Korea gets poor marks in open data

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Korea gets poor marks in open data

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Korea lags behind some other advanced countries in the openness of data collected by the government, according to an England-based nonprofit organization.

A recent survey of 77 countries by the World Wide Web Foundation gave Korea 54.21 points out of 100 in its Open Data Barometer, which made it the 12th most transparent country among those surveyed.

The United Kingdom topped the list at 100, followed by the United States at 93.38 points and Sweden at 85.75 points.

It is the first time the organization, established by World Wide Web inventor Sir Tim Berners-Lee, conducted the survey. The scores, according to the organization, combine an assessment of the countries’ readiness regarding open data policy, as well as how well it implements the policy and how much of an impact it has on society.

Korea fared relatively well in readiness with 77.19 points, but it was given a mediocre 54.90 points and a meager 24.56 points in implementation and impact, respectively.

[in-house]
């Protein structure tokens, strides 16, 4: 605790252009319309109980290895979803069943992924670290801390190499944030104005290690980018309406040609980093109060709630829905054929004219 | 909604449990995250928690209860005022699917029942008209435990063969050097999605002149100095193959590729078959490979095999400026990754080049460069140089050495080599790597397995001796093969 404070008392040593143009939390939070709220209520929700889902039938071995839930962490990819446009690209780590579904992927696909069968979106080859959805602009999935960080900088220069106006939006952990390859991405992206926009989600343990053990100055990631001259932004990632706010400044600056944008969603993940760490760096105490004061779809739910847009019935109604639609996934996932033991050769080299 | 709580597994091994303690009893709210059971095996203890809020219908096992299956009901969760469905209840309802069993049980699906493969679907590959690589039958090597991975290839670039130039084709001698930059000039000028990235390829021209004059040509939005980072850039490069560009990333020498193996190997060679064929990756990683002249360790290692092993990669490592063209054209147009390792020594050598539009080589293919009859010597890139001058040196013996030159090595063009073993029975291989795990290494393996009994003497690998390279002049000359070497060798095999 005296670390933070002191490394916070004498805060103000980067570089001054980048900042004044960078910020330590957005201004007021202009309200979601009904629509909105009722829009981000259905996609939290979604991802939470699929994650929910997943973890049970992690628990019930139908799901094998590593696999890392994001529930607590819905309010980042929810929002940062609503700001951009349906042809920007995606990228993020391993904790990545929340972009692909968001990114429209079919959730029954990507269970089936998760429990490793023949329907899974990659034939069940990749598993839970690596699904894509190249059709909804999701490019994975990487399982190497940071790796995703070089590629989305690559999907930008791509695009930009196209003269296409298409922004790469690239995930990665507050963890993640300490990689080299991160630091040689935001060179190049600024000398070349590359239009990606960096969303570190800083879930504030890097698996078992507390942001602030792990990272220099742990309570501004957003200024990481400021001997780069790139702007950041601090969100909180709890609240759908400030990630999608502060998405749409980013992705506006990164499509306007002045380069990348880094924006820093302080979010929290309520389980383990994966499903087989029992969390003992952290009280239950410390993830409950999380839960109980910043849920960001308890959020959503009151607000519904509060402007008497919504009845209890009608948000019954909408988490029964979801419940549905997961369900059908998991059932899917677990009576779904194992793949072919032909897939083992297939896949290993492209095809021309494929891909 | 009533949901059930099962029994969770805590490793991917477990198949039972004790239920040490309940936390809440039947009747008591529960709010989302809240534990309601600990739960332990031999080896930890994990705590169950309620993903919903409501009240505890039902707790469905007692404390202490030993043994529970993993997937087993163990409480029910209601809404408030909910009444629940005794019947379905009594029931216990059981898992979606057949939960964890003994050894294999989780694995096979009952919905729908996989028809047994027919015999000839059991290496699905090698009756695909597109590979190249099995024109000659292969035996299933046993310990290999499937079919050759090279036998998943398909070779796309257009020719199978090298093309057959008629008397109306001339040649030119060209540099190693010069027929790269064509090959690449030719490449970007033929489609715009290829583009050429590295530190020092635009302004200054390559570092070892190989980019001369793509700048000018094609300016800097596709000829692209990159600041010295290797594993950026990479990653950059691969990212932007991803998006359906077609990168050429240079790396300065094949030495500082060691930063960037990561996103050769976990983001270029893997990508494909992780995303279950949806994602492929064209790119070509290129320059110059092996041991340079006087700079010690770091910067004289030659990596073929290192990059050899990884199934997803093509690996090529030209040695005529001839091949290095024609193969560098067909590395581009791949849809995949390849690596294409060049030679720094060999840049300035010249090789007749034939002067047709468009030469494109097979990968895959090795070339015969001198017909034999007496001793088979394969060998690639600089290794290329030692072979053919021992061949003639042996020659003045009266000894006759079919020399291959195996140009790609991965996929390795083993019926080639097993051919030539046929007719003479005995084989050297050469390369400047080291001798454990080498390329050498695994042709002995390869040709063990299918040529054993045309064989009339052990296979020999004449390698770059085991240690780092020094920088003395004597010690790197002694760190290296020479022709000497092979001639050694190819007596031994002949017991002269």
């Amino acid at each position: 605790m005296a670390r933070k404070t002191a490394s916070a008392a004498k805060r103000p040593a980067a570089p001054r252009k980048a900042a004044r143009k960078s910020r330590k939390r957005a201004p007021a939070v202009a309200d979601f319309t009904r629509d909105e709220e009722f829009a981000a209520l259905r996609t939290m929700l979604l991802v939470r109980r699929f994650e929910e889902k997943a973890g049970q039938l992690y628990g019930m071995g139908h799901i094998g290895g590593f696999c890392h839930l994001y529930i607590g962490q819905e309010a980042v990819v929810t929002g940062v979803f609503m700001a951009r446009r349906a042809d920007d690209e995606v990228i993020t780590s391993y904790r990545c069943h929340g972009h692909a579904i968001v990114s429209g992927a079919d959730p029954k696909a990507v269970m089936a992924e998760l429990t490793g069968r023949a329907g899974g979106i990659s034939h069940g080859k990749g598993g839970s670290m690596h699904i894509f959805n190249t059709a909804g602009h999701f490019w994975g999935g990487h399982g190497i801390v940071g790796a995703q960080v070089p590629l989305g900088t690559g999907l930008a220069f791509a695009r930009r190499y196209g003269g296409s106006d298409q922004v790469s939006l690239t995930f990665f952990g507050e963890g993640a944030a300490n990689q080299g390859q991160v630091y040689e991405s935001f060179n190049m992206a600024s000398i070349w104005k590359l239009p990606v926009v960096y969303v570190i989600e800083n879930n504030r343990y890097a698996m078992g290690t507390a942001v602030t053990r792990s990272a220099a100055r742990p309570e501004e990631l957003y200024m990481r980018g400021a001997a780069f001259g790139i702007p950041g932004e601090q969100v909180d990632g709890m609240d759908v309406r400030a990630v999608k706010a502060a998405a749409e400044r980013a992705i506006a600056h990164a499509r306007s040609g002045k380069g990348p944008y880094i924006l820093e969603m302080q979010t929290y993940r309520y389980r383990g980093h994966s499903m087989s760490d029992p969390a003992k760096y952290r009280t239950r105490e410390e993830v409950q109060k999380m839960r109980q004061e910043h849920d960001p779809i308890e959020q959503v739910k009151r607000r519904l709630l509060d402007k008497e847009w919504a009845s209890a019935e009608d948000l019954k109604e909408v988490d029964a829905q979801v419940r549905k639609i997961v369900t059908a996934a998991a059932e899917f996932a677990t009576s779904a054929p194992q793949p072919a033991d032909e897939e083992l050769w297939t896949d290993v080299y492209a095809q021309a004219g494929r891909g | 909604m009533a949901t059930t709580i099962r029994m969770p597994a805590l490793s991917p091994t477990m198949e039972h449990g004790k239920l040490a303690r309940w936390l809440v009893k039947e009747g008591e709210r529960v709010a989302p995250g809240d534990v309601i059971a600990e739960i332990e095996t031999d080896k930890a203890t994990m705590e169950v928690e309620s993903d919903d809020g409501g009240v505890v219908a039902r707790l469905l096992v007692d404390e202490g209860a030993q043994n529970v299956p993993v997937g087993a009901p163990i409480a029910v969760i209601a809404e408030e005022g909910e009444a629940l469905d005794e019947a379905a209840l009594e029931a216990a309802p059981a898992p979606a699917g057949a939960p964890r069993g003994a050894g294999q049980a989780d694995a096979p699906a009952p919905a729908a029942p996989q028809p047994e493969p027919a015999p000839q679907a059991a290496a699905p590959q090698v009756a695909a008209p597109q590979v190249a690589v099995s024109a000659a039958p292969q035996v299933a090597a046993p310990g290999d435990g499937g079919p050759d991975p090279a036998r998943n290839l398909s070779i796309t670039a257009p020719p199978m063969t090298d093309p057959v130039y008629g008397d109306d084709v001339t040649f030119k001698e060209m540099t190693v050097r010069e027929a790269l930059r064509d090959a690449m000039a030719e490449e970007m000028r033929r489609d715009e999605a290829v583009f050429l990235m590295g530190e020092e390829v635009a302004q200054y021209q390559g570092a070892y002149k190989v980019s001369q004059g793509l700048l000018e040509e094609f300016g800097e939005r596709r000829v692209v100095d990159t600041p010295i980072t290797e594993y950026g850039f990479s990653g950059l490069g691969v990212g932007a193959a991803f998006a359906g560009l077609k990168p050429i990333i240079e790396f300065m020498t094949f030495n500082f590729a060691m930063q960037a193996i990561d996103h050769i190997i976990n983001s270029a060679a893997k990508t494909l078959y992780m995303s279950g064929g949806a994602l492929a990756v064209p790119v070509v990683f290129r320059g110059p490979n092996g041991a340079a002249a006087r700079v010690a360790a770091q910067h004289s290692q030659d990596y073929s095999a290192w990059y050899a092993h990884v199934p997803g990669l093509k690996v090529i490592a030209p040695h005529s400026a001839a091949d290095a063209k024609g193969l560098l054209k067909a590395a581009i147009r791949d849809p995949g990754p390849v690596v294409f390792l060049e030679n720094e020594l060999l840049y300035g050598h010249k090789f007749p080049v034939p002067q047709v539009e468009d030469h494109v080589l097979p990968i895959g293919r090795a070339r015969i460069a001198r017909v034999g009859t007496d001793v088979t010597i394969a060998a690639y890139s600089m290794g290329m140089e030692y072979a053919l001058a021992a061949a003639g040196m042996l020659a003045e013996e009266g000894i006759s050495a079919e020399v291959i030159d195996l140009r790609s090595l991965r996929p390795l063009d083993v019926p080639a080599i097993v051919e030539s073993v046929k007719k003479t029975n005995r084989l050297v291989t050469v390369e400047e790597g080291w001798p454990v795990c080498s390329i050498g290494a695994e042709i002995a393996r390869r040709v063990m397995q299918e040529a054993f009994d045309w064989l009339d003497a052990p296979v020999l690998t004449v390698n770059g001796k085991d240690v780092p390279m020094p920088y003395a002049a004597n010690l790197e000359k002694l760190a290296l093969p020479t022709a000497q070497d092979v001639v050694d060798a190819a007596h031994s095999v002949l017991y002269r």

The United Kingdom received 100 points both in readiness and implementation while scoring 79.91 points in impact. They were 95.26 points, 86.67 points and 100 points each for the United States.

Korea is ranked the highest among Asian countries, with Japan following at 14th and Singapore at 29th, but the result is still disappointing for Korea, which topped a United Nations’ survey of the efficiency of e-governments.

The National Information Society Agency (NISA) under the Ministry of Science, ICT and Future Planning said the ranking did not properly reflect the policies to open state-managed data under the Park Geun-hye administration.

“Korea has put into place the full-fledged policies of raising transparency of public data under the Park Geun-hye administration and is now even allowing the commercialization of the public data,” said an official of the NISA.

The state-initiated law on activating the provision and usage of public data went into effect at the end of last month. Under the law, the Ministry of Security and Public Administration is planning to disclose 45 percent of the data currently owned by public entities, or 9,470 out of 21,000, by 2017.

Currently, the government has disclosed 3,395 documents, or 16 percent.


BY MOON GWANG-LIP [joe@joongang.co.kr]

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